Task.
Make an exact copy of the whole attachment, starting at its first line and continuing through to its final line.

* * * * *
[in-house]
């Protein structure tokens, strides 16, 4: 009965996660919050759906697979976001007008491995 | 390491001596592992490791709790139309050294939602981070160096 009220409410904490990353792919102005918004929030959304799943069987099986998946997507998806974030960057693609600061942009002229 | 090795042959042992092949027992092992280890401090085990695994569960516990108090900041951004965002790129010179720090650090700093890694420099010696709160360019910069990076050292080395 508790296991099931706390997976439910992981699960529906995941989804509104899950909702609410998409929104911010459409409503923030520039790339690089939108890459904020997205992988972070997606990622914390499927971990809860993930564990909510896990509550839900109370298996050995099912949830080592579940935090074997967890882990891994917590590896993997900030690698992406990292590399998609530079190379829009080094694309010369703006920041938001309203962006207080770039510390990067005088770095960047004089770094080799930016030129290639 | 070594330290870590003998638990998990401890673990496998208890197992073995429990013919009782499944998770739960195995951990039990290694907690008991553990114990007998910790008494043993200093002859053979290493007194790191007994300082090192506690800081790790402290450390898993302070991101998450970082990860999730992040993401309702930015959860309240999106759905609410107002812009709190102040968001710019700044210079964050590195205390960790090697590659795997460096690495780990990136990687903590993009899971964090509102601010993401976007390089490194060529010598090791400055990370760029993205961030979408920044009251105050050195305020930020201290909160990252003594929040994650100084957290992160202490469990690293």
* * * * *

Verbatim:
[in-house]
């Protein structure tokens, strides 16, 4: 009965996660919050759906697979976001007008491995 | 390491001596592992490791709790139309050294939602981070160096 009220409410904490990353792919102005918004929030959304799943069987099986998946997507998806974030960057693609600061942009002229 | 090795042959042992092949027992092992280890401090085990695994569960516990108090900041951004965002790129010179720090650090700093890694420099010696709160360019910069990076050292080395 508790296991099931706390997976439910992981699960529906995941989804509104899950909702609410998409929104911010459409409503923030520039790339690089939108890459904020997205992988972070997606990622914390499927971990809860993930564990909510896990509550839900109370298996050995099912949830080592579940935090074997967890882990891994917590590896993997900030690698992406990292590399998609530079190379829009080094694309010369703006920041938001309203962006207080770039510390990067005088770095960047004089770094080799930016030129290639 | 070594330290870590003998638990998990401890673990496998208890197992073995429990013919009782499944998770739960195995951990039990290694907690008991553990114990007998910790008494043993200093002859053979290493007194790191007994300082090192506690800081790790402290450390898993302070991101998450970082990860999730992040993401309702930015959860309240999106759905609410107002812009709190102040968001710019700044210079964050590195205390960790090697590659795997460096690495780990990136990687903590993009899971964090509102601010993401976007390089490194060529010598090791400055990370760029993205961030979408920044009251105050050195305020930020201290909160990252003594929040994650100084957290992160202490469990690293």